Selected Awards and Fellowships
Dr. Jonathan B. Curtis
Jonathan joined the Narang Lab in fall of 2020 as a Harvard Quantum Initiative Postdoctoral Fellow. He received his B.S./B.A. at University of Rochester in Physics and Math and his Ph.D. at University of Maryland, College Park in Physics. At Maryland, he worked on a range of topics in condensed matter and AMO physics, including cavity control of superconductors, ultra-cold atomic gases, and quantum optics. At Harvard, he worked to understand how light interacts with quantum matter and how this can be used to gain understanding and control over quantum materials.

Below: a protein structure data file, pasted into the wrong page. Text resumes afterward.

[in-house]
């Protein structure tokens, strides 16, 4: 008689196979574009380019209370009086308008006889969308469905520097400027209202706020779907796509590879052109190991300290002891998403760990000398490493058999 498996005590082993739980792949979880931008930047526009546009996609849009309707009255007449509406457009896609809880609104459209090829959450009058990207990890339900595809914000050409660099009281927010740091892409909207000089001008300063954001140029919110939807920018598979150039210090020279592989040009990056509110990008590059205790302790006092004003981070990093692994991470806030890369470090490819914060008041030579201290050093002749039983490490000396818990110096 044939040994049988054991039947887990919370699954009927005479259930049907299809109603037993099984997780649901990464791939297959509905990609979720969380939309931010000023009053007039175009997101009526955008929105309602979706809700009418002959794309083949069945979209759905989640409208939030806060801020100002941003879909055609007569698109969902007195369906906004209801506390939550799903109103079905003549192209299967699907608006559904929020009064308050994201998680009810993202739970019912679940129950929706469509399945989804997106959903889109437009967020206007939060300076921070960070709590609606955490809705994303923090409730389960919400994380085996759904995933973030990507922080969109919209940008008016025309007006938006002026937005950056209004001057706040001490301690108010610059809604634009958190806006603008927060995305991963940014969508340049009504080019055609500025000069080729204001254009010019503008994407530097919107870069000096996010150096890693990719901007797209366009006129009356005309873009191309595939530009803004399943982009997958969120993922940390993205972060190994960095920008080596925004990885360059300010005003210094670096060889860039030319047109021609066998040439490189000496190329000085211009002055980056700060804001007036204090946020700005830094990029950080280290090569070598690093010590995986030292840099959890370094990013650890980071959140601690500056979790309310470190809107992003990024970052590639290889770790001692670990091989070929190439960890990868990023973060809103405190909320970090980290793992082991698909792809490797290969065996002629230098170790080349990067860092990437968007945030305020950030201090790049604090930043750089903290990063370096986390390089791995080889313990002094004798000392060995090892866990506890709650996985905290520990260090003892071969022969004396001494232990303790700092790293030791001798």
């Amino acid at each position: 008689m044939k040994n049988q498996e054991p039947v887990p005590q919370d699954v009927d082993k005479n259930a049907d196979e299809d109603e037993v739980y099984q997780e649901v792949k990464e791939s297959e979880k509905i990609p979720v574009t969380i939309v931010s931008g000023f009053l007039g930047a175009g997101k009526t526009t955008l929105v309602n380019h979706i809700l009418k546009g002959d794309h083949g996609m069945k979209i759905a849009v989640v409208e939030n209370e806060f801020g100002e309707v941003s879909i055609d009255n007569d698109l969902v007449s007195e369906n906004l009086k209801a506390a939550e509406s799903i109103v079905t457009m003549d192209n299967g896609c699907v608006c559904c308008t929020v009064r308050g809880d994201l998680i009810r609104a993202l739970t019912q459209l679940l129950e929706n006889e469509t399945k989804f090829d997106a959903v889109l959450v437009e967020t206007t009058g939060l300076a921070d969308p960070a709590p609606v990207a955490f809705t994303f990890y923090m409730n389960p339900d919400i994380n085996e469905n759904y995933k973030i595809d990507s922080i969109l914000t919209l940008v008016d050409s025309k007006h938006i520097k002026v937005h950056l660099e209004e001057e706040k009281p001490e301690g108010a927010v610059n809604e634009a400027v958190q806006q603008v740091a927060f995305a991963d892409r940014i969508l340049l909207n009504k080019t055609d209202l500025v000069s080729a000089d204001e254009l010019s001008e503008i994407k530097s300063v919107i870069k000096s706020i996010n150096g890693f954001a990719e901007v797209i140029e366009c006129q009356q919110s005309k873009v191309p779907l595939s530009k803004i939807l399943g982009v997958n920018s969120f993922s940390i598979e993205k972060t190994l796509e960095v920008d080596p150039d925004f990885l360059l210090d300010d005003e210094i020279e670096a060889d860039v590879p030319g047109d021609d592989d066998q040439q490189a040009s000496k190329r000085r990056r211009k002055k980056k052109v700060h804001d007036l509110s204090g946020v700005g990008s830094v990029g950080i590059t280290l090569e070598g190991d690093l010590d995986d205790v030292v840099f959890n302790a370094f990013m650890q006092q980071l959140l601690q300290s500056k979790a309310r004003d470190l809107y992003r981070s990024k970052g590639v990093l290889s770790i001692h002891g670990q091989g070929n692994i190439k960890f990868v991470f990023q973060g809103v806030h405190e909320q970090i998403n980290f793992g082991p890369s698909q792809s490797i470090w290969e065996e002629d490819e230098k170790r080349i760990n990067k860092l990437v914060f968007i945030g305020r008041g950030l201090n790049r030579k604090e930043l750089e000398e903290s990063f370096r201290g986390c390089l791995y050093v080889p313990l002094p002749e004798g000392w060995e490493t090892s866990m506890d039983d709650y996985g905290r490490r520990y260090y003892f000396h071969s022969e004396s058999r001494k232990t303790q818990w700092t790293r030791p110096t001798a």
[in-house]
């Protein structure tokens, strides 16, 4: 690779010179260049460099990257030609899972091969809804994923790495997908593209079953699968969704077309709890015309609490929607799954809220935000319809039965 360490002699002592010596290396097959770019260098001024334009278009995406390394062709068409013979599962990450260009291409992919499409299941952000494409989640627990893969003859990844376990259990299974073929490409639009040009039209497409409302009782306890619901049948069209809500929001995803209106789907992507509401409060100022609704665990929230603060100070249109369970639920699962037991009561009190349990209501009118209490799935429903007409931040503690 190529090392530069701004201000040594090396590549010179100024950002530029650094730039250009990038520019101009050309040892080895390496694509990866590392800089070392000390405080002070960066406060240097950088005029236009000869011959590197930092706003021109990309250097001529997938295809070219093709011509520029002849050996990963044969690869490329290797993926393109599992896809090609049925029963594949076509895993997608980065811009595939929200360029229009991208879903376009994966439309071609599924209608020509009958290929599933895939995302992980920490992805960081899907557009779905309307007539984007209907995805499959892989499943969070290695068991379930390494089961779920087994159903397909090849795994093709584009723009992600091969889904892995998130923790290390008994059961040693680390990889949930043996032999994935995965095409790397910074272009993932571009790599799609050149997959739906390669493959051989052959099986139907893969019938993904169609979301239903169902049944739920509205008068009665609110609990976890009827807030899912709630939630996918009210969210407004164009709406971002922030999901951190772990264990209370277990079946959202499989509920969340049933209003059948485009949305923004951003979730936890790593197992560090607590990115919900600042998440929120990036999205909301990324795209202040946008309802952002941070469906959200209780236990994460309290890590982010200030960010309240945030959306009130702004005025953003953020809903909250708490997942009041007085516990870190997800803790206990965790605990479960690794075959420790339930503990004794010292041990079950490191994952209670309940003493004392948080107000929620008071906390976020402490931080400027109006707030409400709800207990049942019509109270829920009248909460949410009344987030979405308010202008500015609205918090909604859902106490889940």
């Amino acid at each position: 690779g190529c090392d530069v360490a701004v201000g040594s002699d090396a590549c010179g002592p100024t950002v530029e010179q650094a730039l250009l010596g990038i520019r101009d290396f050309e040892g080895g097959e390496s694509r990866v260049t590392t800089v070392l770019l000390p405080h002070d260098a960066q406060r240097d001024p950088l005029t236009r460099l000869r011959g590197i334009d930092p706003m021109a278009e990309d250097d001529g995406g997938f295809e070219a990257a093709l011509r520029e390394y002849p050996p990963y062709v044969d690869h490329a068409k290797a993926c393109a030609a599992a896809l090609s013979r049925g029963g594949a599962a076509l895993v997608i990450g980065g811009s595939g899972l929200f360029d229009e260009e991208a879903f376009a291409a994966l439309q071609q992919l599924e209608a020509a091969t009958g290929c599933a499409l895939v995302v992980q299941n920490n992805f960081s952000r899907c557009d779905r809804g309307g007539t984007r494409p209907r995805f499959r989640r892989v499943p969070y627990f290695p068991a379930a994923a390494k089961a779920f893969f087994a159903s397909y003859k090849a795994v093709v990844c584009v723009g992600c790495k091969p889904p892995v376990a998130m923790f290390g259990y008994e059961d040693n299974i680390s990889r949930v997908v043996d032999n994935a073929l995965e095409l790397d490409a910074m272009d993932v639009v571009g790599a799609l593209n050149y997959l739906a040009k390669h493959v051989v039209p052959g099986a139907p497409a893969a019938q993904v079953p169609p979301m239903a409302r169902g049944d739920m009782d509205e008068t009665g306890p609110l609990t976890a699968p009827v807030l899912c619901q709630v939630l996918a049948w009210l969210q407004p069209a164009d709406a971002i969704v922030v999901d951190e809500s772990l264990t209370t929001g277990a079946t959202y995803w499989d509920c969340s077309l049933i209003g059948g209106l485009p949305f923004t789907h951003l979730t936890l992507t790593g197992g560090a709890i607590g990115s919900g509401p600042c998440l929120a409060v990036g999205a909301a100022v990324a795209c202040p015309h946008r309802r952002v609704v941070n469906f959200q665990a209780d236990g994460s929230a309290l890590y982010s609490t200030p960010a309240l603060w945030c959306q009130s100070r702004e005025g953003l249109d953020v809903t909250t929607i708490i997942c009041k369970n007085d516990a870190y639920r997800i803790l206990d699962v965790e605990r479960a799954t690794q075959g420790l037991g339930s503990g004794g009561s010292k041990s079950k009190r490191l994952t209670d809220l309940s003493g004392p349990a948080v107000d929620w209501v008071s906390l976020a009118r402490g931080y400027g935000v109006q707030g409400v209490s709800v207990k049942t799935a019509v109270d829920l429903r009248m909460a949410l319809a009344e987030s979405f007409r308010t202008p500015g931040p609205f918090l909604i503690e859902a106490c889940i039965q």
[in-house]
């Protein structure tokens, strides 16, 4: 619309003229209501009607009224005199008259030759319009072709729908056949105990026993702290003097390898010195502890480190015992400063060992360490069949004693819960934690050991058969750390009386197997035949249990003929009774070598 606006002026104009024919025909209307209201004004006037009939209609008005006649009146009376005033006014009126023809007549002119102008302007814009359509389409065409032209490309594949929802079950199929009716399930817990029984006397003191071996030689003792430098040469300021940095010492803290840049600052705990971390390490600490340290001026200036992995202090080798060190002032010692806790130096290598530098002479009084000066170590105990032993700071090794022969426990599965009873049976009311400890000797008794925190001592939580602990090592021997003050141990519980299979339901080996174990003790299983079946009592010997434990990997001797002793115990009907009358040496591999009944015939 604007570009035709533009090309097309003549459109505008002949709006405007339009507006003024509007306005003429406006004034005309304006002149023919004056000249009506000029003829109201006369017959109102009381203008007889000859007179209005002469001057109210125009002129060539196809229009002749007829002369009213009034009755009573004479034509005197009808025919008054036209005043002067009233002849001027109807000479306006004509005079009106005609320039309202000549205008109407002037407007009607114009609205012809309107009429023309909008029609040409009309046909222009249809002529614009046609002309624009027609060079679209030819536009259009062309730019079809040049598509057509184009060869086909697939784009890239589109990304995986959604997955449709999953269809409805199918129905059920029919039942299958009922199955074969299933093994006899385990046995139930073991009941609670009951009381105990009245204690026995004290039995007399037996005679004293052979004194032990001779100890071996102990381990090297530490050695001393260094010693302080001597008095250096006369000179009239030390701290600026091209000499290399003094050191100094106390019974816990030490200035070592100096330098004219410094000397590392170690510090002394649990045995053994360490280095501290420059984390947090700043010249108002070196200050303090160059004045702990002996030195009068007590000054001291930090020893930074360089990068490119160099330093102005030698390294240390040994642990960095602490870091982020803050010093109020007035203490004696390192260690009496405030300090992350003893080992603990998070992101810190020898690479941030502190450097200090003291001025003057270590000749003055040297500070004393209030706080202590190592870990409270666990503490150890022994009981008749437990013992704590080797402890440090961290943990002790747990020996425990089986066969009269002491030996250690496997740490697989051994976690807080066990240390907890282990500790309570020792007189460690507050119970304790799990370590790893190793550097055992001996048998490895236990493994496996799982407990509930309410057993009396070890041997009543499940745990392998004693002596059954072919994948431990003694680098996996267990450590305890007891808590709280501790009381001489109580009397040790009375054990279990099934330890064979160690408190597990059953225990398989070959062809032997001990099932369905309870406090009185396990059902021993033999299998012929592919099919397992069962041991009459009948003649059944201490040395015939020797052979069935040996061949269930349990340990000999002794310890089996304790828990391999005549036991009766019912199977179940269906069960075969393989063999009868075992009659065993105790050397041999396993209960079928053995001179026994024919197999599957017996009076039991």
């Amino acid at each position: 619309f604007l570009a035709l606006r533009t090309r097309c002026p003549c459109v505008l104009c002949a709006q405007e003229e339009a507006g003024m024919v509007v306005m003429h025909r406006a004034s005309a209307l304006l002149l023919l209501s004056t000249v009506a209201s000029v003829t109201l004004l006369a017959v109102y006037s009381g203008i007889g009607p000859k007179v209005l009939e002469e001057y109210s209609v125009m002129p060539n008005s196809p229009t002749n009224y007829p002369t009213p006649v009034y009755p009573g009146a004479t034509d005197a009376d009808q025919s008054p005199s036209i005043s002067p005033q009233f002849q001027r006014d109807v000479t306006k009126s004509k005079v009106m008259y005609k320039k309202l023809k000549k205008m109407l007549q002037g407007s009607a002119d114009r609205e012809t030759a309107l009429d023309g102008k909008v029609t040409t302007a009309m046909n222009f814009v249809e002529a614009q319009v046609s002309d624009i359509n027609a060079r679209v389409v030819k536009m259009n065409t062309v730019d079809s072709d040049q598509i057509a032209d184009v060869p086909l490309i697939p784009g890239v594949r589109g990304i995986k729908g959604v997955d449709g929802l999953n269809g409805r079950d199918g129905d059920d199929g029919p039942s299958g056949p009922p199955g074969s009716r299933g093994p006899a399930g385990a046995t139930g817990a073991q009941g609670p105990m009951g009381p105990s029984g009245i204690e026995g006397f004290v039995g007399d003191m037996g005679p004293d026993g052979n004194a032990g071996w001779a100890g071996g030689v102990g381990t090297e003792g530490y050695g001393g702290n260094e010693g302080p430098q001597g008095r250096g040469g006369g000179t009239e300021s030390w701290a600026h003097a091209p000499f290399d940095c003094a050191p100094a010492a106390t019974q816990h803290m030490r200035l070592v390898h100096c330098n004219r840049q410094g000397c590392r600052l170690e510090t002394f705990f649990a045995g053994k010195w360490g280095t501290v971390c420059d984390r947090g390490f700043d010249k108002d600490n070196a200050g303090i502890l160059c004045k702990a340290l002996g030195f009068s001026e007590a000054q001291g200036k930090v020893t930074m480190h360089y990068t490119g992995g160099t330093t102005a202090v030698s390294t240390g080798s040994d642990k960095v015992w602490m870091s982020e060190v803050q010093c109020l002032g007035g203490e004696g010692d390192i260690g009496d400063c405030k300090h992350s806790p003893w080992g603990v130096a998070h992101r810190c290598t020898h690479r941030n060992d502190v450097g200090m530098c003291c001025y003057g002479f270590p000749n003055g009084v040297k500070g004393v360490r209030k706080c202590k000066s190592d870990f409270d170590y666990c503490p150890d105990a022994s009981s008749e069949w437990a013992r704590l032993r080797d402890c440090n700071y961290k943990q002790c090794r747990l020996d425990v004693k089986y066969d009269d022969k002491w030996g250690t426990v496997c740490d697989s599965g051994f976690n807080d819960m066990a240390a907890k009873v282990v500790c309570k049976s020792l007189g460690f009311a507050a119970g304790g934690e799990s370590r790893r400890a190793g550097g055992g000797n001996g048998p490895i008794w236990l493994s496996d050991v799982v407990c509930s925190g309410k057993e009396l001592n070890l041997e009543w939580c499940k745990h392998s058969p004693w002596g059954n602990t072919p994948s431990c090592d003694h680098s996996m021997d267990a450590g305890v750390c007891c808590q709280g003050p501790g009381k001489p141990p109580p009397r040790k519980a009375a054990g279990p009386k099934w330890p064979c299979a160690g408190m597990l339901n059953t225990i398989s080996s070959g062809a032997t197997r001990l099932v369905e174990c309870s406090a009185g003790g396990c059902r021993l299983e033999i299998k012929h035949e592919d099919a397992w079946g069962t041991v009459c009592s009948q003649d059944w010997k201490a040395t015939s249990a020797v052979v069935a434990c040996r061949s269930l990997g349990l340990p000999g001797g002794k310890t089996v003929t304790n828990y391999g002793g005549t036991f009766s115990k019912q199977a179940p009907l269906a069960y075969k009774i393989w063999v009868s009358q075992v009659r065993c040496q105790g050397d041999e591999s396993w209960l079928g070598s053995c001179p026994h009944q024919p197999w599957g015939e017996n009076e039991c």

At UCLA he is continuing this work, focusing primarily on nonequilibrium dynamics of quantum materials induced by intense electromagnetic radiation, the optics of two-dimensional quantum materials like graphene, and quantum optics and cavity quantum electrodynamics of solid-state systems.
Fun fact: In between calculations, Jonathan enjoys exercising, playing music, eating food, and drinking vast amounts of coffee.